Ends on

The NBCC Foundation is pleased to announce the 2024 application period for the National Board for Certified Counselors Minority Fellowship Program (NBCC MFP) for Mental Health Counselors (MHC-D). This program is made possible by a grant awarded to the NBCC Foundation by the Substance Abuse and Mental Health Services Administration (SAMHSA). The NBCC Foundation will administer up to 20 doctoral-level counseling fellowships of $22,000, plus the travel expenses to participate in program-related trainings.

The NBCC MFP helps ensure that the behavioral health needs of all Americans are met, regardless of language or culture, thereby reducing health disparities and improving overall community health and well-being. Minorities include but are not limited to racial, ethnic, cultural, religious, gender, sexual orientation, rural, or military groups. By strategically promoting and providing fellowships to doctoral counseling students, the NBCC MFP strengthens the infrastructure that engages diverse individuals in counseling and increases the number of professional counselors.

Eligible applicants must demonstrate knowledge of and experience with one or more of the following: people with serious mental illness/serious emotional disturbance; child/adolescent and geriatric groups; minority communities in inner cities and rural areas; refugee and migrant groups; minority persons including LGBTQI+; and those who are active-duty military, veterans, or from military families. Eligible applicants must commit to teach, administer services, conduct research, and/or provide direct mental health counseling to at least one of the above-listed populations.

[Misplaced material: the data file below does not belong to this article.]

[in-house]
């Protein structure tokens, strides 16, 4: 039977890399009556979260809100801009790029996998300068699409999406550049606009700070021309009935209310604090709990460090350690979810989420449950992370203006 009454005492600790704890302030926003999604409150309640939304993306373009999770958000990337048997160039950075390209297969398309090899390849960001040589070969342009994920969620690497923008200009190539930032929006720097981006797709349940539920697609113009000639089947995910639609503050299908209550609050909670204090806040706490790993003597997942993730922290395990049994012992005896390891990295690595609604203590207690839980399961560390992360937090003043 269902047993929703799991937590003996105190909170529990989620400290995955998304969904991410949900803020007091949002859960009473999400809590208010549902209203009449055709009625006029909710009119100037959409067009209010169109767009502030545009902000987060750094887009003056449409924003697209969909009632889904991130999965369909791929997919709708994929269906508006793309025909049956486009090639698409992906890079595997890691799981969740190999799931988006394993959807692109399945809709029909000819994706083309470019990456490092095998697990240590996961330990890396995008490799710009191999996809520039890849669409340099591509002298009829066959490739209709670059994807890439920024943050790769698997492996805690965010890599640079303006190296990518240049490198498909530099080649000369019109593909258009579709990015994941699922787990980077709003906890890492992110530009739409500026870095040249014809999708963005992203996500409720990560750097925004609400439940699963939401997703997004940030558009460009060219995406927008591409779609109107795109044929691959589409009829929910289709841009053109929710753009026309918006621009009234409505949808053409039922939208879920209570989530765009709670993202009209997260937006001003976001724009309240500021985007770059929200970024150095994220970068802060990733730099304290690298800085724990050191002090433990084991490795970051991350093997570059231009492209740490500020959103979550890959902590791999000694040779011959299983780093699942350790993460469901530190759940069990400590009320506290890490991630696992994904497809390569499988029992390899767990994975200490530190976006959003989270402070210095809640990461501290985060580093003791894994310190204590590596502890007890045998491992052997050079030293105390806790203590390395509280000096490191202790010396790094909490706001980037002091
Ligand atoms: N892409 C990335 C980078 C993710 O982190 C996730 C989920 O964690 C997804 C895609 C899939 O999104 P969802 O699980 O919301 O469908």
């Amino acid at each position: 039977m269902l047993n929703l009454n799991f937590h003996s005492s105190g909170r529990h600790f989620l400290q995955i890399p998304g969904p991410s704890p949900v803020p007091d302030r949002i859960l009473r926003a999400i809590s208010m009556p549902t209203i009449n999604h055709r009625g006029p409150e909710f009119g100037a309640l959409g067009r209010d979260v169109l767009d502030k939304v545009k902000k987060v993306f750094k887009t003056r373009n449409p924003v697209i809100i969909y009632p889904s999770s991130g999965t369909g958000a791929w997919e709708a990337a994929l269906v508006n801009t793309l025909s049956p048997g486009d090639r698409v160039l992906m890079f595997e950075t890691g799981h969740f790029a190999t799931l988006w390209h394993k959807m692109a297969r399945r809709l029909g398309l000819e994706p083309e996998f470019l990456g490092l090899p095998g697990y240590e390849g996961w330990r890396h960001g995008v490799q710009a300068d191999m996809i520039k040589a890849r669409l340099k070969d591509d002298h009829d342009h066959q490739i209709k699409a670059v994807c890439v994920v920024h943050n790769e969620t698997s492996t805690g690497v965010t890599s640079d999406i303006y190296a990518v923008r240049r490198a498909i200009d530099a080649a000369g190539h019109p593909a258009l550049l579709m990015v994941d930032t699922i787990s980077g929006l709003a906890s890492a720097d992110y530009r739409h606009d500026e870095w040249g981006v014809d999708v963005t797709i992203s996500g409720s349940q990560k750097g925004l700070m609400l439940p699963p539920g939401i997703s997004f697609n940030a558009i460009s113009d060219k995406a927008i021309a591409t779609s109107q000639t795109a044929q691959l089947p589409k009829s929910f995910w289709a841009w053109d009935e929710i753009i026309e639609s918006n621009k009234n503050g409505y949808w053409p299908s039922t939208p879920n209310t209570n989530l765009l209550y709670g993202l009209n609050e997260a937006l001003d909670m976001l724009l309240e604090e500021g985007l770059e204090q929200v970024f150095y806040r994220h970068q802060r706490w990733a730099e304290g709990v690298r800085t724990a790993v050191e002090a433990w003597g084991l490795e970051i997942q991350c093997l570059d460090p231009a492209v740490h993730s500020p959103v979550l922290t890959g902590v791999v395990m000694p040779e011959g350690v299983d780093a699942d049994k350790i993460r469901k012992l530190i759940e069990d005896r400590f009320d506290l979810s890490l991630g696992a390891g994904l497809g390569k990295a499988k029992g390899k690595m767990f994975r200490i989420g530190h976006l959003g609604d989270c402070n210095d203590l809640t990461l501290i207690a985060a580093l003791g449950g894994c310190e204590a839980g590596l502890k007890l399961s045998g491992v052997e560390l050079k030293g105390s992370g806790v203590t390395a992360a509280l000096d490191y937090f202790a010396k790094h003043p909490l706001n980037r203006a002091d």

Eligibility Requirements: 

  • Applicants must be U.S. citizens or have permanent resident status. 
  • Applicants must not already possess a doctoral degree in a behavioral health field.  
  • Applicants must not receive any other federal funds (except for federal loans, work-study, or employment).   
  • Applicants must currently be board certified by holding the National Certified Counselor (NCC) credential. If the applicant is not currently board certified, they must document all the following:  
  1. A full state license as a professional counselor.  
  2. A passing score on the National Counselor Examination (NCE) or the National Clinical Mental Health Counseling Examination (NCMHCE). 
  3. A commitment to apply for the NCC credential and to complete the application within the shortest possible timeframe after notification of the MFP award. It is the applicant’s responsibility to determine their eligibility to obtain this certification prior to applying for the fellowship.  
  • Applicants must have completed one semester between summer 2023 and summer 2024 in a doctoral-level counseling program accredited by the Council for Accreditation of Counseling and Related Educational Programs (CACREP) or counseling program pending CACREP accreditation. 
  • Applicants must be currently enrolled full time and be in good standing in a CACREP-accredited, doctoral-level counseling program or counseling program pending CACREP accreditation. Applicants must be currently taking courses at the time of application. Applicants may not have a pending status, deferred status, or other future start date for coursework.